Viral TSA Video Demonstrates Power of Video, Need for Transparency


Twenty-two seconds worth of video has put the Transportation Security Administration (TSA)  in hot water. It is also the latest example of the need for complete transparency in the smartphone and YouTube age.

A woman who claims the TSA detained her from her flight because the agent didn’t like her attitude posted a video of the confrontation on YouTube on Sept. 1. It has since received over 326,000 views.

Posted under the YouTube account AirportVideosofTSA, the video's description says, "I was not allowed to board a plane (even though I had already been through airport security) because I drank my water instead of letting the TSA 'test' it." The video itself features the following audio exchange:

Woman: Do you think I'm honestly a threat? Do you think that?
TSA agent: No, no, no but with your attitude . . .
Woman: Wait, let me get this straight, this is retaliatory for my attitude? This is not making the airways safer, this is retaliatory.
TSA agent: Pretty much, yes. [Inaudible]
Woman: Is that legal?
TSA agent: Yes it is.

When ABC News contacted the TSA, the organization said, "In our initial review, we concluded that this individual was screened in accordance with standard procedures." Neither the TSA's blog nor the blog's dedicated Twitter account mentioned the situation.

While this event may serve as an opportunity for the public to unload on the TSA (as it is wont to do—just look at the video's comments section) it also demonstrates the power of video. In this age of digital media, a camera is never further away than the nearest pocket. Citizen journalism means that everyone has power, and that brands are far more susceptible to customer whistle-blowing than ever. 

Think about it. The video was shot and uploaded by an unnamed woman to a brand-new YouTube account with no followers and has still managed to get worldwide attention. If it had been created by an influential member of the media or a celebrity (think of Kevin Smith's "too fat to fly" incident with Southwest Airlines, when he went on the attack against the airline to his then 1.6 million Twitter followers and turned the incident into headline news), the video would likely have spread even faster and further.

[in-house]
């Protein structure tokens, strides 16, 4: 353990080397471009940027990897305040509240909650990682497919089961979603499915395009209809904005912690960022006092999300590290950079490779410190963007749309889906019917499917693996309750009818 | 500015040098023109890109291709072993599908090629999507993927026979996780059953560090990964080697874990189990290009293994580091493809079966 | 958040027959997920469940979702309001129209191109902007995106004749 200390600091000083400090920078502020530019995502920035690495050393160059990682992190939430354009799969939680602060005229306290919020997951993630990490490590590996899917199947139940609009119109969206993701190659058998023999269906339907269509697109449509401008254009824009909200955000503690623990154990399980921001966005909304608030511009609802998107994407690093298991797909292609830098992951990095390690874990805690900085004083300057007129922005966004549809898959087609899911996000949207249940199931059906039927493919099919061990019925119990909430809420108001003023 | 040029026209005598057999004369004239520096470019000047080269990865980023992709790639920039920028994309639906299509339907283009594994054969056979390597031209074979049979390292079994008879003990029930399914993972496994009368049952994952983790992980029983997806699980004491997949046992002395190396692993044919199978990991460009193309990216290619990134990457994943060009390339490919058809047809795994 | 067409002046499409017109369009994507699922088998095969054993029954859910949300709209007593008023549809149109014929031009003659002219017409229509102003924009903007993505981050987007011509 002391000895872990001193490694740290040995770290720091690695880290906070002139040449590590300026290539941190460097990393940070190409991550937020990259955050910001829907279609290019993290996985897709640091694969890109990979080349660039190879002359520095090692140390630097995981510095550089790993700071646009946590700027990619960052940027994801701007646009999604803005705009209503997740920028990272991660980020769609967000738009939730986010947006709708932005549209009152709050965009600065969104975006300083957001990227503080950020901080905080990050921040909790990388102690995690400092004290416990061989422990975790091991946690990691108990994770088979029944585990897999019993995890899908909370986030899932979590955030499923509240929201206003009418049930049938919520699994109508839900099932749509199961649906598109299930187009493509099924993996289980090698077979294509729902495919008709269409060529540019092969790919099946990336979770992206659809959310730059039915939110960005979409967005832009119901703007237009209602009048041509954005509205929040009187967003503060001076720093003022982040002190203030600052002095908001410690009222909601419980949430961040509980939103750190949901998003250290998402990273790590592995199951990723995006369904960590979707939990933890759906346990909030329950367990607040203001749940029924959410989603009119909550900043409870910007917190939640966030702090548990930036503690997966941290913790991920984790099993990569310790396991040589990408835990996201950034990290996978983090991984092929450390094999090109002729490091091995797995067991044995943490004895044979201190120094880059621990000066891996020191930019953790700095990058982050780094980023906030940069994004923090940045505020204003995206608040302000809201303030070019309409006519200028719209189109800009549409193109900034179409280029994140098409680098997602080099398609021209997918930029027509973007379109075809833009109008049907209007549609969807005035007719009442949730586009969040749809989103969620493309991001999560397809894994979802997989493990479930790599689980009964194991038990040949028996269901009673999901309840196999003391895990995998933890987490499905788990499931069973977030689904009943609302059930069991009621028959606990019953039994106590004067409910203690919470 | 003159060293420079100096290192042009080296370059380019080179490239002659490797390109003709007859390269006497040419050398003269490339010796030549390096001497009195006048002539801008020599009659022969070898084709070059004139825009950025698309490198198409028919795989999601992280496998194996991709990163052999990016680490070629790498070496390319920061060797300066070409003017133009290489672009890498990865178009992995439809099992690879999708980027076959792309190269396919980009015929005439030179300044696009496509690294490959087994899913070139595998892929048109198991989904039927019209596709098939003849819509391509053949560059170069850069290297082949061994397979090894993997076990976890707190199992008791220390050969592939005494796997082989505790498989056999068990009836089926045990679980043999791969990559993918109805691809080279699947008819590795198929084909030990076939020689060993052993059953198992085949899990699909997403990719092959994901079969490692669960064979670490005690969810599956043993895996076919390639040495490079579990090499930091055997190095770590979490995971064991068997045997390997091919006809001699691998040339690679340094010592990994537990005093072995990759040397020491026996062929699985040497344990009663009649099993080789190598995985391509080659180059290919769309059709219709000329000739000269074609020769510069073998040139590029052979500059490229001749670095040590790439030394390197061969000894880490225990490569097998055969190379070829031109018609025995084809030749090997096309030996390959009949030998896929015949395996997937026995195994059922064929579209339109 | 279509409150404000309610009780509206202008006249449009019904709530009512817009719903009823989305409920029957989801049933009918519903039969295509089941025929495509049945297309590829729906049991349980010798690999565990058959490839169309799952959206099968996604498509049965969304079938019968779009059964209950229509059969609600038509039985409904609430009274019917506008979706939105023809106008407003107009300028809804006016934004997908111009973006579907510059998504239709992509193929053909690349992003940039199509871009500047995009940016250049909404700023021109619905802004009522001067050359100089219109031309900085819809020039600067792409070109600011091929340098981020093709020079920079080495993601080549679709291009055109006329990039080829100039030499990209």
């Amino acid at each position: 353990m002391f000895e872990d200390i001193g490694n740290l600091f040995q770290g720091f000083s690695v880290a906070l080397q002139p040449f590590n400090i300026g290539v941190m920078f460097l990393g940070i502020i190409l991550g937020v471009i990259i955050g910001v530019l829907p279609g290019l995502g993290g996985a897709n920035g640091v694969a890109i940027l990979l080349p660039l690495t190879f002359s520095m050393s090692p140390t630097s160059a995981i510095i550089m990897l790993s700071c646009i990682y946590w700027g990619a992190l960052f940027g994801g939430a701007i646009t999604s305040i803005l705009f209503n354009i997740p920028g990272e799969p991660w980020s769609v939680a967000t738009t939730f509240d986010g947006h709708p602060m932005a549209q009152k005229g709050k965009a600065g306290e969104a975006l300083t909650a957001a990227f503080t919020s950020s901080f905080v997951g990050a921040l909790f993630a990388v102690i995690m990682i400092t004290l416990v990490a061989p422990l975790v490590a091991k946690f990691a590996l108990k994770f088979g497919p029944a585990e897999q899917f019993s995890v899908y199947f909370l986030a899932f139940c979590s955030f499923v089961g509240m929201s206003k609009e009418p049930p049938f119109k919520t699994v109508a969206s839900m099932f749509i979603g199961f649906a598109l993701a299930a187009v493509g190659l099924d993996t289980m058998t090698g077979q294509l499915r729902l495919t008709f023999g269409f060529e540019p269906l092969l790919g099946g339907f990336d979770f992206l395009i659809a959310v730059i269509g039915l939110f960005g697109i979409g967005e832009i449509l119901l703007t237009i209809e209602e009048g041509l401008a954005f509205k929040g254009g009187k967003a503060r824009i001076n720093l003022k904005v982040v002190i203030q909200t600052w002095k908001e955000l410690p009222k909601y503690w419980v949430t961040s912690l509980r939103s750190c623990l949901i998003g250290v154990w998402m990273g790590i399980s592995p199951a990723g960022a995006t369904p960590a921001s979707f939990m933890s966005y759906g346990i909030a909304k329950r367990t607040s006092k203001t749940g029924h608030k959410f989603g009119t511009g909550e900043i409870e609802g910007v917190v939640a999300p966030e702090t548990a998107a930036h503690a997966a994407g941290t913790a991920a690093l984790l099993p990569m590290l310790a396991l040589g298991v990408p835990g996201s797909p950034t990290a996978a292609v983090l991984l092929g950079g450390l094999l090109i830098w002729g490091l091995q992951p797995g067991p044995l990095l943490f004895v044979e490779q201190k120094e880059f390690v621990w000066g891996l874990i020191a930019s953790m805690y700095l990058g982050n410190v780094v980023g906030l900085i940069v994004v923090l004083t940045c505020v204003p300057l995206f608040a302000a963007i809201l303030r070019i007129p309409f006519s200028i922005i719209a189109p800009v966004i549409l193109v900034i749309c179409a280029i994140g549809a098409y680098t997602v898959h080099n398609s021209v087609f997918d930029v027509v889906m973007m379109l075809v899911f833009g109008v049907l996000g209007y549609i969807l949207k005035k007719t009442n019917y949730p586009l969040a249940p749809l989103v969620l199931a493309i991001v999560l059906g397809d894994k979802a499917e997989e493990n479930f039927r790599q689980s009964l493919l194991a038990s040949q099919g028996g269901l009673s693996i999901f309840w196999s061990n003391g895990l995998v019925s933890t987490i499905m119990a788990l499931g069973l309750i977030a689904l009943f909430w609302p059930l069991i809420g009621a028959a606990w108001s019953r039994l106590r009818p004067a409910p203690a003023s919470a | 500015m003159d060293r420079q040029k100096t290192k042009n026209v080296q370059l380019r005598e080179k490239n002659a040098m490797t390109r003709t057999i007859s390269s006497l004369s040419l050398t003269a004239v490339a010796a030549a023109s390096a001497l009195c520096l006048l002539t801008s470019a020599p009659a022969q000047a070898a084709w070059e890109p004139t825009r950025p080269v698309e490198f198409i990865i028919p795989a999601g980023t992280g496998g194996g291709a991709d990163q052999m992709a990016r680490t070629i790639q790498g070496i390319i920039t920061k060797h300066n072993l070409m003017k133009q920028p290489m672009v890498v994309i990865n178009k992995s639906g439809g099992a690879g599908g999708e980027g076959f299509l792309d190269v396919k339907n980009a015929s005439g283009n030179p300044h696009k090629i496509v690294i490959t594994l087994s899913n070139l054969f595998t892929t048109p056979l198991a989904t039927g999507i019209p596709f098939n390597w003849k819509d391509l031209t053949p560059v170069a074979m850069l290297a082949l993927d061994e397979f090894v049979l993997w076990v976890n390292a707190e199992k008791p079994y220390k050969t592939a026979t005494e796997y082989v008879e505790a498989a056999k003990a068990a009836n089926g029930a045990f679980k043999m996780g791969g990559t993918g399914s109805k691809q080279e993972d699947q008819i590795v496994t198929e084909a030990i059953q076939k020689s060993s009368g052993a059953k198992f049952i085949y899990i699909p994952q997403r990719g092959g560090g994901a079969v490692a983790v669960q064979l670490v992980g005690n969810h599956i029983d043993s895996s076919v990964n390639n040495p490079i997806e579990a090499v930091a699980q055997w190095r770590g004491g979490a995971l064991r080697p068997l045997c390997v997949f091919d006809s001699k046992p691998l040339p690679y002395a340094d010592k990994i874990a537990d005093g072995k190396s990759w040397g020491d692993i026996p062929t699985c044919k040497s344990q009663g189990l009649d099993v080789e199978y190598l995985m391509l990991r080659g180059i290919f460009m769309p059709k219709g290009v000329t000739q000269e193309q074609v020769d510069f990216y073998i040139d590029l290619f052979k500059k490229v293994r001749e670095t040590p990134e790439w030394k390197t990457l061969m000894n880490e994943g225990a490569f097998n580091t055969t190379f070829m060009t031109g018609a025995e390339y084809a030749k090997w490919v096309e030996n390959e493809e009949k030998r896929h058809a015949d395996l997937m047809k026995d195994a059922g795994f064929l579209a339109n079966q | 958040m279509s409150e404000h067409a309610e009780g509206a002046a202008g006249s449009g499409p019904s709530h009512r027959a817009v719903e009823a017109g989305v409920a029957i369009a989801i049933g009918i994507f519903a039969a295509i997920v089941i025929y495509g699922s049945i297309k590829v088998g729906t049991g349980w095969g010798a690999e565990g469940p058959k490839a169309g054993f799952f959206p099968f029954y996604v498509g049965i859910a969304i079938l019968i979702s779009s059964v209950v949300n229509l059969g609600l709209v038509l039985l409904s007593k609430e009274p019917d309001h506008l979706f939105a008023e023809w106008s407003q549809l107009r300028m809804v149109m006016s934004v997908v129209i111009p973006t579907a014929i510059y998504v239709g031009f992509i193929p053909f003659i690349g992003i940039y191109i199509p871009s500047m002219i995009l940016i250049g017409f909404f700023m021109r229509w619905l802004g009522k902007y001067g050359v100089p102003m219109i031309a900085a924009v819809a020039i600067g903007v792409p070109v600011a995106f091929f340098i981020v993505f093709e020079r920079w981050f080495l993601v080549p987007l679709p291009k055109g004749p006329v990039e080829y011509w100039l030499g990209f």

Thanks to the possibility of video evidence for every interaction with public, here are four points to consider when a video casts a condemning spotlight on an organization:

  • Every single employee has the ability to tarnish your brand, and even the best training can't prevent the unpredictable. The knee-jerk reaction of denial is simply no longer on option for an organization—not that it was ever a good one to start with.

  • Accept that a mistake was made (assuming the video is not doctored, of course), take responsibility and move forward. Explain whether or not the situation was a breech of protocol or whether there is any precedent. When appropriate, Make clear that steps have been taken to deal with the individuals involved in the incident.

  • When faced with what may appear to be a negative situation, organizations must have an actionable plan in place and be quick to respond in crisis management fashion—whether that includes creating a quick video response, writing a blog post or responding on Facebook and Twitter.

  • Create a messaging platform that highlight's growth in the aftermath of the mistake. Spell out what actions were taken and what measures are being put into place to make sure such an event doesn't happen again. This can include new training sessions for employees or enacting new regulations. 


Follow Bill Miltenberg: @bmiltenberg

 




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  • ProVergent

    This should be proof to any company that video has clout and that they should be producing positive video constantly to offset any negative video posted about them.